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Former Miss Ohio's 'Lindsay's Law' continues to prepare coaches and athletes for cardiac emergencies

"Lindsay's Law" has been around since 2017, but it's back in the spotlight for American Heart Month and following the medical emergency of Buffalo Bills player Damar Hamlin.
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Posted at 7:26 AM, Feb 16, 2023

LAKEWOOD, Ohio — A Lakewood native has turned her medical emergency into a teachable moment.

She's working to keep young athletes safe all while educating their coaches and parents on heart health.

"Lindsay's Law" has been around since 2017, but it's back in the spotlight for American Heart Month and following the medical emergency of Buffalo Bills player Damar Hamlin on the football field.

If you have a student-athlete or maybe you coach, you're more than likely very familiar with Lindsay's Law.

You must complete the certification ahead of the season.

Lindsay Davis turned her near death experience into a critical training element that is saving the lives of children across Ohio.

Scanning through old photos of herself over the years, Davis says she is stunned that she was unknowingly living with a deadly heart condition.

"I was a healthy young athlete. I looked like the epitome of health," Davis said.

Back in the day, Davis dreamt of becoming a professional ballerina, training seven days a week, hoping to one day attend Julliard.

Her world was turned upside down after she began fainting repeatedly, her heart constantly racing in the studio.

"My mom kept saying, you know--she's having these symptoms in a dance class. She's not able to run the track in school. What is going on with my daughter? And I was misdiagnosed with asthma, with chronic fatigue syndrome," Davis said.

She ultimately came to the Cleveland Clinic, where they determined she had a heart murmur and Hypertrophic Cardiomyopathy.

"It means where the heart muscle is taken out of proportion to other explainable causes. This occurs in about one in 500 patients. Some people seem to think it may occur in one in 200 people," said Dr. Milind Desai, Cleveland Clinic Director of the Center for Hypertrophic Cardiomyopathy and Medical Director of the Center for Aortic Diseases.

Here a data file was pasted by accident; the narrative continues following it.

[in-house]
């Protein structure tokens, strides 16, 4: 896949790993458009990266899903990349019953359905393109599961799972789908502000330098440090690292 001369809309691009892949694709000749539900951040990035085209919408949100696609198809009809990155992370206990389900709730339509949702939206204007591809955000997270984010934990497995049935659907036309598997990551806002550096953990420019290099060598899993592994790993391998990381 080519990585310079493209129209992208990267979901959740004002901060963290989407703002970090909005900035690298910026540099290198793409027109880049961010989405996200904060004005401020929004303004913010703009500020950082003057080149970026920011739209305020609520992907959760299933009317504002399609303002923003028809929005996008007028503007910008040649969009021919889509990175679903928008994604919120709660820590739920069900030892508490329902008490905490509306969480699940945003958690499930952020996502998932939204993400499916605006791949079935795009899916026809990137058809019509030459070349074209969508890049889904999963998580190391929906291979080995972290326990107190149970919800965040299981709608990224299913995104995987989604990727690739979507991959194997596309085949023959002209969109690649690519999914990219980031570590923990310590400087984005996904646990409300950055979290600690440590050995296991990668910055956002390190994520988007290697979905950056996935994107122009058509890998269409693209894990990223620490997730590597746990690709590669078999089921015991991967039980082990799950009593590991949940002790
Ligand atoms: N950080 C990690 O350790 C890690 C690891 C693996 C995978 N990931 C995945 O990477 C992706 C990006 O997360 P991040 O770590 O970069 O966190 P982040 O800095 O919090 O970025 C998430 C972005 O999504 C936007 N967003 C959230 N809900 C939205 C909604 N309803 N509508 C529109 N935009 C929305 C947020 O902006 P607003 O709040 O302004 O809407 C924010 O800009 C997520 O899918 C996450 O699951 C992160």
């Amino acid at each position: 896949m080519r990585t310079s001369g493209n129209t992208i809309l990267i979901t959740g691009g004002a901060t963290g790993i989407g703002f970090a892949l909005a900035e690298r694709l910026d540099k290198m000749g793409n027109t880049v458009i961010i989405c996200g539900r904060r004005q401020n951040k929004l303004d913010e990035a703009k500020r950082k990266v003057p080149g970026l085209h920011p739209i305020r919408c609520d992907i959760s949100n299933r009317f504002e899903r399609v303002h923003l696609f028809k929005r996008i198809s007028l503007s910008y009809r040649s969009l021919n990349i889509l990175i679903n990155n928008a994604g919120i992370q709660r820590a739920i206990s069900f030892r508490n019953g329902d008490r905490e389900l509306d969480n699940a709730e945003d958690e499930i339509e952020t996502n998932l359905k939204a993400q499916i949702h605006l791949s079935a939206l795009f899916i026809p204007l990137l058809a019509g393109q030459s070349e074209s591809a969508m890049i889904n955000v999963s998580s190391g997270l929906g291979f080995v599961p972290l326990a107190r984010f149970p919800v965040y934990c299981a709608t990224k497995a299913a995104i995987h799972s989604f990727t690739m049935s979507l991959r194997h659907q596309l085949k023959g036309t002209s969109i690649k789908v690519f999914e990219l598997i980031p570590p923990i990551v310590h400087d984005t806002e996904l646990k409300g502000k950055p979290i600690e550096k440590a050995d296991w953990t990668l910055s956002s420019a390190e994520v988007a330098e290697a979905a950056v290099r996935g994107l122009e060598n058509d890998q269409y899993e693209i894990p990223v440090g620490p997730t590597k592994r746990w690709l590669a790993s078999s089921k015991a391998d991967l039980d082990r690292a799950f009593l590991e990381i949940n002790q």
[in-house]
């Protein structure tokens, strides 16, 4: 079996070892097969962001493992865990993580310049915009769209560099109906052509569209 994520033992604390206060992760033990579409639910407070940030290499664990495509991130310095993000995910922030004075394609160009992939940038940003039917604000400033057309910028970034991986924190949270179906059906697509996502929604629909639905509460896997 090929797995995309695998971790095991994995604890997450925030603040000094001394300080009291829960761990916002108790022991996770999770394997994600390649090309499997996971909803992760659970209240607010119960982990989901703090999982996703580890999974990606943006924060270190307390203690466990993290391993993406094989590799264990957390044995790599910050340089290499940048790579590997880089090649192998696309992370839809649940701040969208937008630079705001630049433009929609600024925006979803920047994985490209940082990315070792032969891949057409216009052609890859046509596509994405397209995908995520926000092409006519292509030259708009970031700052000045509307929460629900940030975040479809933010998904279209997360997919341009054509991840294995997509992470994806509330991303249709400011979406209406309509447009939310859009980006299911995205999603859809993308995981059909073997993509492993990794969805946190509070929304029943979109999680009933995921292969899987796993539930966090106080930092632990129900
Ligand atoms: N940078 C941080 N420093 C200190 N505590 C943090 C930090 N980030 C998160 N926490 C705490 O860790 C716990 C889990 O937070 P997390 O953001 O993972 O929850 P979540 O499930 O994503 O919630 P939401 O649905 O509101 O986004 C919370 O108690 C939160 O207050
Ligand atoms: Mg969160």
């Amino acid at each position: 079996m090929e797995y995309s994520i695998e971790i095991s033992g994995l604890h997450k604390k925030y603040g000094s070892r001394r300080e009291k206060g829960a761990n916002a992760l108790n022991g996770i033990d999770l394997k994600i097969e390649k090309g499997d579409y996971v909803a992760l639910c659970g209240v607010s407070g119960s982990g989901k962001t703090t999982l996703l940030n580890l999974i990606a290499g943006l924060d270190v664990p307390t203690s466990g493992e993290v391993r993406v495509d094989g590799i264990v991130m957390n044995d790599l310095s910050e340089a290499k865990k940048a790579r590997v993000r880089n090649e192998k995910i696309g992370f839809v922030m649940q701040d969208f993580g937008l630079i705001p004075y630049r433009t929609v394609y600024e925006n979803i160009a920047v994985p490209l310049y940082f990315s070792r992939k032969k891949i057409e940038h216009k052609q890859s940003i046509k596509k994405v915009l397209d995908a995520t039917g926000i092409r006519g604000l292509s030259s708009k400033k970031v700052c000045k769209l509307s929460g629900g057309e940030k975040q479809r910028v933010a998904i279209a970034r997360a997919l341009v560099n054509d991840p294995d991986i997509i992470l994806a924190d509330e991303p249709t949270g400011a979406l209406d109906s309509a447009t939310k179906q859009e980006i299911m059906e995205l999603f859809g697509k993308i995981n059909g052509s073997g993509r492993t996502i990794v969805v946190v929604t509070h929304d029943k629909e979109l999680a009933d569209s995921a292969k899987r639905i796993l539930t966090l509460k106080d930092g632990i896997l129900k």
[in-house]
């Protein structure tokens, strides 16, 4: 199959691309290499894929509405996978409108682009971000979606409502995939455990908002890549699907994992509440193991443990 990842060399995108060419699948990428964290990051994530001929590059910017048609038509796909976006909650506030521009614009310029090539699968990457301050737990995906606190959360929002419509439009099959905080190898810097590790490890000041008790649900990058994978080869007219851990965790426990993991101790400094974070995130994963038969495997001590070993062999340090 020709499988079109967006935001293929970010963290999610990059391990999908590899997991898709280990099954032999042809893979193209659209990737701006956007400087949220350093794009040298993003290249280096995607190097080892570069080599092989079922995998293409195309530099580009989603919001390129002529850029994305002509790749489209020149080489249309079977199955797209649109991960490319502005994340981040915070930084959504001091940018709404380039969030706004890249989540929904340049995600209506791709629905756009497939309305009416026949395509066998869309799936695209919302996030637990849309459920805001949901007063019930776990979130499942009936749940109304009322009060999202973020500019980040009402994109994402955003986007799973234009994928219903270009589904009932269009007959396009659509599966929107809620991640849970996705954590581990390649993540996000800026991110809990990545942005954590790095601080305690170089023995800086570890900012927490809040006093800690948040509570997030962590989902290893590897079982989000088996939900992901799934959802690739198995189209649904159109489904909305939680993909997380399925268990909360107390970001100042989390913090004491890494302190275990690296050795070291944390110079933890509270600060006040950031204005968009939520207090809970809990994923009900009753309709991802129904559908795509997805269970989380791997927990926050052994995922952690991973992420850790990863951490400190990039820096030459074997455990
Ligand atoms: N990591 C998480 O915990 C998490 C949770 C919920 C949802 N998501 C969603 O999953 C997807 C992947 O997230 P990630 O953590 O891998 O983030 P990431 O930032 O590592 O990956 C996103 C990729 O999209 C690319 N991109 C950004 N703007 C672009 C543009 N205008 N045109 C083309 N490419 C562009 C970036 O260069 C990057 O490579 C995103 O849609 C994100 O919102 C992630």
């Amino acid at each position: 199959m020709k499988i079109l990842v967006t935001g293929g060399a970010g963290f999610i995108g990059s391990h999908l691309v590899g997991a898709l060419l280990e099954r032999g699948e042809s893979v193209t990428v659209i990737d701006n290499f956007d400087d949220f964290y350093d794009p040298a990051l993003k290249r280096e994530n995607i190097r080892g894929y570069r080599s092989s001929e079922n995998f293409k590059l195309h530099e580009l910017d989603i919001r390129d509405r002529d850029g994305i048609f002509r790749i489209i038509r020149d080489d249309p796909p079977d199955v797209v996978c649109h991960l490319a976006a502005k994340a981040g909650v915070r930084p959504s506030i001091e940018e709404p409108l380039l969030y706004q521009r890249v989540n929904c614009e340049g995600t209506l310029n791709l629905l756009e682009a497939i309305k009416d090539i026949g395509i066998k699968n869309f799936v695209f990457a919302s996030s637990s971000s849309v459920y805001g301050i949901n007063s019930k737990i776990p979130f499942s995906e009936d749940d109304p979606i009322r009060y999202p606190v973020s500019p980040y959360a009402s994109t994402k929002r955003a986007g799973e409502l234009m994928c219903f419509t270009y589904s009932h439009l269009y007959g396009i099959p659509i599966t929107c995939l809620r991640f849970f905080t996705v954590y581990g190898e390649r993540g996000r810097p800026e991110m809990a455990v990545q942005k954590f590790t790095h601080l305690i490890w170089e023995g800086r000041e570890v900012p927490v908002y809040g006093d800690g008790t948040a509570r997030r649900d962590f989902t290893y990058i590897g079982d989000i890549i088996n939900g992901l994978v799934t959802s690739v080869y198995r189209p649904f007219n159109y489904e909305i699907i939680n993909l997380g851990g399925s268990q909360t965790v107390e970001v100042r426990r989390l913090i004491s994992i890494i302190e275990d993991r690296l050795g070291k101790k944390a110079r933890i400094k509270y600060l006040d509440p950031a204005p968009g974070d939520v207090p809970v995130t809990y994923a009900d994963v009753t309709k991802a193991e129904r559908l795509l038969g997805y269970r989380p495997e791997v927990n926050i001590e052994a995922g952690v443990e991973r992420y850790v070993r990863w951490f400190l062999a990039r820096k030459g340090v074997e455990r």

The diagnosis was initially devastating, but it's also motivating for Davis.

She knew she wanted to do more.

No longer able to dance—she entered pageants and won Miss Ohio.

"Just because you have something like this that happens to you, it doesn't mean your life is over," Davis said.

Lindsay became a heart health advocate, working every day to educate and raise awareness on sudden cardiac arrest.

In 2017, her legislation, "Lindsay's Lawm," officially took effect.

Lindsay's Law requires parents, coaches and students to learn the signs of sudden cardiac arrest and how to best respond.

A sudden cardiac arrest happens when the heart suddenly and unexpectedly stops beating, cutting off blood flow to the brain and other vital organs. A defibrillator is often needed to treat the condition immediately.

"It was an incredible feeling to be able to go into those meetings with legislators and represent them and say, you know, this is what we need to kind of fight on their behalf," Davis said.

The certification has been a game-changing moment for student-athletes.

In the meantime, Davis praises the actions of the coaches and medics who saved Damar Hamlin's life.

She says their response highlights the importance of hands-on training, regardless of how fit an athlete may appear.

"With education comes awareness, it comes preparedness. And in the case of Damar, we knew what to do in that situation," Davis said.

Davis wants young athletes to know that having a heart condition is not a death sentence.

She continues to go for regular appointments and lives with a pacemaker implanted under the skin.

It's a subcutaneous implantable cardioverter-defibrillator (S-ICD).

She also has worked on legislation regarding CPR and the proper use of AEDs, and is actively pushing for more safety measures across the United States.